Four Hundred Years - The New Imperialism
A band's swansong is a record that will forever resonate with fans
as the last recorded missive they received. Final albums provide an
interesting point of reference for bands -- with a mediocre final
album (see: Pavement - Terror Twilight), it is easy to see why a
band split up; when a band's final album is brilliant (see: Refused -
The Shape of Punk to Come) it merely serves to further the mystique
surrounding a band, and creates immediate interest in any future
projects the band's members pursue.
With "The New Imperialism," Four Hundred Years have created a swansong
that, while not brilliant, will be remembered as an emotionally and
politically engaging final statement. "The New Imperialism" opens with
"If You're a Joke I Don't Get It" which immediately grabs me in with
its spazzy drumming, discordant guitars, and screamed vocals. Upon
closer examination, the song seems to deal with a topic always
near-and-dear in the punk scene -- selling out. Whereas most punk
bands seem to write off any success as selling out, Four Hundred Years
show that they have a maturity rarely seen in the punk scene, singing
"And it's not that I object to your success, just the price you paid."
From this Yaphet Kotto-ish opening salvo, Four Hundred Years move into
a more traditional political realm with the album's title track,
dealing with the capitalism and greed of the United States.
Four Hundred Years tackle many subjects in the remaining tracks on the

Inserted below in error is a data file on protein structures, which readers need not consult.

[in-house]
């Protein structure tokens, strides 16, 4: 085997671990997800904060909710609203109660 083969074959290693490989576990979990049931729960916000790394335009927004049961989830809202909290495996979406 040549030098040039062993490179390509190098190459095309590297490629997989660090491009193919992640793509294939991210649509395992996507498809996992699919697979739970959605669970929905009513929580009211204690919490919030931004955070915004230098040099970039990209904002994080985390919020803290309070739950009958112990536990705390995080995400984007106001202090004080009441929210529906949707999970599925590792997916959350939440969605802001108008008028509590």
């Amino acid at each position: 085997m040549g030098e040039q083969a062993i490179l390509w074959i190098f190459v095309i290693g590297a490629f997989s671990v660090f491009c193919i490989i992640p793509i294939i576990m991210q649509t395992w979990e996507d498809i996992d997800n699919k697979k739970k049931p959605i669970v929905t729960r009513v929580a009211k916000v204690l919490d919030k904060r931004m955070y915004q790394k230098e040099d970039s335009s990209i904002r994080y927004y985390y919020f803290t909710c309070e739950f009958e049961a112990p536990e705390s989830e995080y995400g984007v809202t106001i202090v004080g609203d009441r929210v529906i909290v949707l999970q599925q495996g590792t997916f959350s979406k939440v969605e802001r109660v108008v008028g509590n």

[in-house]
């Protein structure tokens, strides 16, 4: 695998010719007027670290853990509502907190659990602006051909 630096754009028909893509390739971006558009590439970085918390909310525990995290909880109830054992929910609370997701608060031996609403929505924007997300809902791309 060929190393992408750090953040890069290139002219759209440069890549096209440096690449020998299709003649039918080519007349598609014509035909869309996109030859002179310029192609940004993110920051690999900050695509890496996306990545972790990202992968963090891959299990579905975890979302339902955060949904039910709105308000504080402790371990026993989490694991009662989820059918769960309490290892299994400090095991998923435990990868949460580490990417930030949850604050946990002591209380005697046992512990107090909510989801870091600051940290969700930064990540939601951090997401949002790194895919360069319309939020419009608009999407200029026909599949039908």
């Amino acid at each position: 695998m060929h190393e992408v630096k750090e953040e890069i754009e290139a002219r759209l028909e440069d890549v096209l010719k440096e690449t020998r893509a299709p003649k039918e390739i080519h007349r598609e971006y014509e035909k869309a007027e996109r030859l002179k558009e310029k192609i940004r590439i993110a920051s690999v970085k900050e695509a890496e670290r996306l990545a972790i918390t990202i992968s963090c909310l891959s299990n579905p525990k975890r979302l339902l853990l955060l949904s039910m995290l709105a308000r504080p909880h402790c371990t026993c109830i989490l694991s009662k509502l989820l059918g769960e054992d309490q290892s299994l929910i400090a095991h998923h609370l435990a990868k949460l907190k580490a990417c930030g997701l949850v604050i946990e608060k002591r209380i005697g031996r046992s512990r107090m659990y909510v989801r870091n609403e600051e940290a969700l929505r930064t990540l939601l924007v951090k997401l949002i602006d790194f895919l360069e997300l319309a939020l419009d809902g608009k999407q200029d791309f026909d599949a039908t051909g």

album, and the most interesting part about their political stances it
that it seems as if they're still questioning. The bands' political
beliefs are presented subtly, and not forced down the listener's
throat. This is a tactic to be commended, because it almost seems like
the band is holding a one-on-one discourse with the listener, even going
so far as to provide her with a dozen links to various activist organizations.
As a final album, "The New Imperialism" is inspirational -- it shows that
there was still vitality in the hardcore scene, and provides hope that other
bands will continue the path trodden by Four Hundred Years. While their music
is not the most accessible, kids into the hardcore/emo scene will appreciate
this album musically, and might even learn a few things, even if they end up
not agreeing with everything Four Hundred Years had to say.
Lovitt Records reports that 3/4 of Four Hundred Years are currently working
together in a new band, In Return. "The New Imperialism" has certainly gotten
me excited to hear this new band -- maybe there's hope yet.
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